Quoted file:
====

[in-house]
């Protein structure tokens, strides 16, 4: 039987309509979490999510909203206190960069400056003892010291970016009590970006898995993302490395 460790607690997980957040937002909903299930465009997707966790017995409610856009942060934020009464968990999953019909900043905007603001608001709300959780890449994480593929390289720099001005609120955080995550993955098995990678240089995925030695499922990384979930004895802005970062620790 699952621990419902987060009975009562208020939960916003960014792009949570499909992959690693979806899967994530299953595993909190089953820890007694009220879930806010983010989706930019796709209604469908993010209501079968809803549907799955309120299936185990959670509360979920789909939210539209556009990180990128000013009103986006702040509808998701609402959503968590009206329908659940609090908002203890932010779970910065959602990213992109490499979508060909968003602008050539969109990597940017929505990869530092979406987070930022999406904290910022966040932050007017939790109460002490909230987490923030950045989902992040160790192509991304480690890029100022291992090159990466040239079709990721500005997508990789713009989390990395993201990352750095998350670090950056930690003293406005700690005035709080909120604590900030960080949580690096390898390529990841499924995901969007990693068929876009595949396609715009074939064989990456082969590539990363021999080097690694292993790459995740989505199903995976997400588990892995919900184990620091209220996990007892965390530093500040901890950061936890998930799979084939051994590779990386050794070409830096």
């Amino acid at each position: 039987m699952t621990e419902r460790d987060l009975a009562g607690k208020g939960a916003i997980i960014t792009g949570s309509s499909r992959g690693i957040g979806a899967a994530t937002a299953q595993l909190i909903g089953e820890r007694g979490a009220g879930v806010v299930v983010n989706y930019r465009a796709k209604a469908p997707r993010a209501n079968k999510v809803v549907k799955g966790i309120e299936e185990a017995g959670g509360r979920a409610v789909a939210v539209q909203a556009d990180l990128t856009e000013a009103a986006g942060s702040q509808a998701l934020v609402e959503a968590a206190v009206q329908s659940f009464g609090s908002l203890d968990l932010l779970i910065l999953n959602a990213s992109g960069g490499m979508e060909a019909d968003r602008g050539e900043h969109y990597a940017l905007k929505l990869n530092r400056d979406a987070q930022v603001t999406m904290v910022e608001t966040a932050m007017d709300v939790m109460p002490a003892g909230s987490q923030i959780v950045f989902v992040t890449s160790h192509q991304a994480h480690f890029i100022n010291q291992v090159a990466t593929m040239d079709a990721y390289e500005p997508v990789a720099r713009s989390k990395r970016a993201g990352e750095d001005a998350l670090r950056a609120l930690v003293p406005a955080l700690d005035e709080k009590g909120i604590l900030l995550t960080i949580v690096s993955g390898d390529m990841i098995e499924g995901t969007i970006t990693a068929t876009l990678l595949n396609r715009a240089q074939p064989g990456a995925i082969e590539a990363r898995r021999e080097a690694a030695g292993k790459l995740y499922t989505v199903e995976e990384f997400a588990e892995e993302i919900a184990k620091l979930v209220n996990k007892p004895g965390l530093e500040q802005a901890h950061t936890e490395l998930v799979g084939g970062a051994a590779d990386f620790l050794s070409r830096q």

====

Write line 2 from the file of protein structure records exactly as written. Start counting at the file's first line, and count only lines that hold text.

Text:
């Protein structure tokens, strides 16, 4: 039987309509979490999510909203206190960069400056003892010291970016009590970006898995993302490395 460790607690997980957040937002909903299930465009997707966790017995409610856009942060934020009464968990999953019909900043905007603001608001709300959780890449994480593929390289720099001005609120955080995550993955098995990678240089995925030695499922990384979930004895802005970062620790 699952621990419902987060009975009562208020939960916003960014792009949570499909992959690693979806899967994530299953595993909190089953820890007694009220879930806010983010989706930019796709209604469908993010209501079968809803549907799955309120299936185990959670509360979920789909939210539209556009990180990128000013009103986006702040509808998701609402959503968590009206329908659940609090908002203890932010779970910065959602990213992109490499979508060909968003602008050539969109990597940017929505990869530092979406987070930022999406904290910022966040932050007017939790109460002490909230987490923030950045989902992040160790192509991304480690890029100022291992090159990466040239079709990721500005997508990789713009989390990395993201990352750095998350670090950056930690003293406005700690005035709080909120604590900030960080949580690096390898390529990841499924995901969007990693068929876009595949396609715009074939064989990456082969590539990363021999080097690694292993790459995740989505199903995976997400588990892995919900184990620091209220996990007892965390530093500040901890950061936890998930799979084939051994590779990386050794070409830096």